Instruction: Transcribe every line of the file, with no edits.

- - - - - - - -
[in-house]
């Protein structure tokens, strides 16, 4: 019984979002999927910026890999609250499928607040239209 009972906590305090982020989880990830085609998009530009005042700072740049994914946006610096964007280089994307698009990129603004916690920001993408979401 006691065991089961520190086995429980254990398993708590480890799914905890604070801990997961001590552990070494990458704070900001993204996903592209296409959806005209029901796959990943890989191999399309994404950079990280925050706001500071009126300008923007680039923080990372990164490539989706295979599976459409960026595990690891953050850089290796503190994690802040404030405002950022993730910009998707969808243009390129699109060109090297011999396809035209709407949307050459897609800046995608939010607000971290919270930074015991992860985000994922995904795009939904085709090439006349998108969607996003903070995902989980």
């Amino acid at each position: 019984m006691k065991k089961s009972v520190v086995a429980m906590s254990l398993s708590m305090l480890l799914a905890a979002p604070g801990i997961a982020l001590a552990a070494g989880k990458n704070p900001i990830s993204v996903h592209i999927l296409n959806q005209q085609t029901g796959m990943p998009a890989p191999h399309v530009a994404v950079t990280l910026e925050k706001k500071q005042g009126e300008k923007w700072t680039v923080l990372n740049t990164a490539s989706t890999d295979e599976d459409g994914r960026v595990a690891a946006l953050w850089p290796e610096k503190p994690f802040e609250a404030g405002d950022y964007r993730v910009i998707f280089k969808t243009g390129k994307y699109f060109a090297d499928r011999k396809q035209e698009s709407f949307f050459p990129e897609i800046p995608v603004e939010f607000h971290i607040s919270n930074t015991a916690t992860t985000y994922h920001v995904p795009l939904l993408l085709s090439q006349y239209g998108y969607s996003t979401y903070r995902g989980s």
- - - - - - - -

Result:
[in-house]
């Protein structure tokens, strides 16, 4: 019984979002999927910026890999609250499928607040239209 009972906590305090982020989880990830085609998009530009005042700072740049994914946006610096964007280089994307698009990129603004916690920001993408979401 006691065991089961520190086995429980254990398993708590480890799914905890604070801990997961001590552990070494990458704070900001993204996903592209296409959806005209029901796959990943890989191999399309994404950079990280925050706001500071009126300008923007680039923080990372990164490539989706295979599976459409960026595990690891953050850089290796503190994690802040404030405002950022993730910009998707969808243009390129699109060109090297011999396809035209709407949307050459897609800046995608939010607000971290919270930074015991992860985000994922995904795009939904085709090439006349998108969607996003903070995902989980």
């Amino acid at each position: 019984m006691k065991k089961s009972v520190v086995a429980m906590s254990l398993s708590m305090l480890l799914a905890a979002p604070g801990i997961a982020l001590a552990a070494g989880k990458n704070p900001i990830s993204v996903h592209i999927l296409n959806q005209q085609t029901g796959m990943p998009a890989p191999h399309v530009a994404v950079t990280l910026e925050k706001k500071q005042g009126e300008k923007w700072t680039v923080l990372n740049t990164a490539s989706t890999d295979e599976d459409g994914r960026v595990a690891a946006l953050w850089p290796e610096k503190p994690f802040e609250a404030g405002d950022y964007r993730v910009i998707f280089k969808t243009g390129k994307y699109f060109a090297d499928r011999k396809q035209e698009s709407f949307f050459p990129e897609i800046p995608v603004e939010f607000h971290i607040s919270n930074t015991a916690t992860t985000y994922h920001v995904p795009l939904l993408l085709s090439q006349y239209g998108y969607s996003t979401y903070r995902g989980s």